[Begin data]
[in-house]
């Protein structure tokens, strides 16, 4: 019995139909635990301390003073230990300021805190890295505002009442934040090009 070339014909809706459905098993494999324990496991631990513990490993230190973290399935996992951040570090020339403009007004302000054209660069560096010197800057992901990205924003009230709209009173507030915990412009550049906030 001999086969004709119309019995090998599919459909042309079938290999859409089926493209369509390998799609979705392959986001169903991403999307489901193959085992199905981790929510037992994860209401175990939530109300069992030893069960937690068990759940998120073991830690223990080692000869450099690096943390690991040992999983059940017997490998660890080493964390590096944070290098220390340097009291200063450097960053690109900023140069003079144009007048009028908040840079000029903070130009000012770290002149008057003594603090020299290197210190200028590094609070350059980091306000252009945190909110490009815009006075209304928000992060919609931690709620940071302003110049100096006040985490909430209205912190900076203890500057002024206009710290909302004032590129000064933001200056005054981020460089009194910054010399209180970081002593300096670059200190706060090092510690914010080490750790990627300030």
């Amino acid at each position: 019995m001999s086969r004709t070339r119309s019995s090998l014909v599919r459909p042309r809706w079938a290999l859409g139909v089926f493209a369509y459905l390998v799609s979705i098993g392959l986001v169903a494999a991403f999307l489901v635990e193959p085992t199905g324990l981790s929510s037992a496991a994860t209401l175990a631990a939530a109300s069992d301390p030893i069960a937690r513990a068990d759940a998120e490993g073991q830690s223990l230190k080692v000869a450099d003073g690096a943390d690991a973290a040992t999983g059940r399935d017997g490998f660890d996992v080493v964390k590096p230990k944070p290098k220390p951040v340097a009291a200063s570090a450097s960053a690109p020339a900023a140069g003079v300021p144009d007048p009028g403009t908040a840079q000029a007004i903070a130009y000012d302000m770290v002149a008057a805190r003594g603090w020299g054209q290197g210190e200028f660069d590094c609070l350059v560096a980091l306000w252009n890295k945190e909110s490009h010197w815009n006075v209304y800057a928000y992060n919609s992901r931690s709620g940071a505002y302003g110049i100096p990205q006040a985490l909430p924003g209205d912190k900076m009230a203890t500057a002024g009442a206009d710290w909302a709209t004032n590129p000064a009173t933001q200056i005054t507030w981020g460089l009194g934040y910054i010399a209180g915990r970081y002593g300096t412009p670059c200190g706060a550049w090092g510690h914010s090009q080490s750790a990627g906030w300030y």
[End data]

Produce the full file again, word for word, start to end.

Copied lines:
[in-house]
């Protein structure tokens, strides 16, 4: 019995139909635990301390003073230990300021805190890295505002009442934040090009 070339014909809706459905098993494999324990496991631990513990490993230190973290399935996992951040570090020339403009007004302000054209660069560096010197800057992901990205924003009230709209009173507030915990412009550049906030 001999086969004709119309019995090998599919459909042309079938290999859409089926493209369509390998799609979705392959986001169903991403999307489901193959085992199905981790929510037992994860209401175990939530109300069992030893069960937690068990759940998120073991830690223990080692000869450099690096943390690991040992999983059940017997490998660890080493964390590096944070290098220390340097009291200063450097960053690109900023140069003079144009007048009028908040840079000029903070130009000012770290002149008057003594603090020299290197210190200028590094609070350059980091306000252009945190909110490009815009006075209304928000992060919609931690709620940071302003110049100096006040985490909430209205912190900076203890500057002024206009710290909302004032590129000064933001200056005054981020460089009194910054010399209180970081002593300096670059200190706060090092510690914010080490750790990627300030």
């Amino acid at each position: 019995m001999s086969r004709t070339r119309s019995s090998l014909v599919r459909p042309r809706w079938a290999l859409g139909v089926f493209a369509y459905l390998v799609s979705i098993g392959l986001v169903a494999a991403f999307l489901v635990e193959p085992t199905g324990l981790s929510s037992a496991a994860t209401l175990a631990a939530a109300s069992d301390p030893i069960a937690r513990a068990d759940a998120e490993g073991q830690s223990l230190k080692v000869a450099d003073g690096a943390d690991a973290a040992t999983g059940r399935d017997g490998f660890d996992v080493v964390k590096p230990k944070p290098k220390p951040v340097a009291a200063s570090a450097s960053a690109p020339a900023a140069g003079v300021p144009d007048p009028g403009t908040a840079q000029a007004i903070a130009y000012d302000m770290v002149a008057a805190r003594g603090w020299g054209q290197g210190e200028f660069d590094c609070l350059v560096a980091l306000w252009n890295k945190e909110s490009h010197w815009n006075v209304y800057a928000y992060n919609s992901r931690s709620g940071a505002y302003g110049i100096p990205q006040a985490l909430p924003g209205d912190k900076m009230a203890t500057a002024g009442a206009d710290w909302a709209t004032n590129p000064a009173t933001q200056i005054t507030w981020g460089l009194g934040y910054i010399a209180g915990r970081y002593g300096t412009p670059c200190g706060a550049w090092g510690h914010s090009q080490s750790a990627g906030w300030y």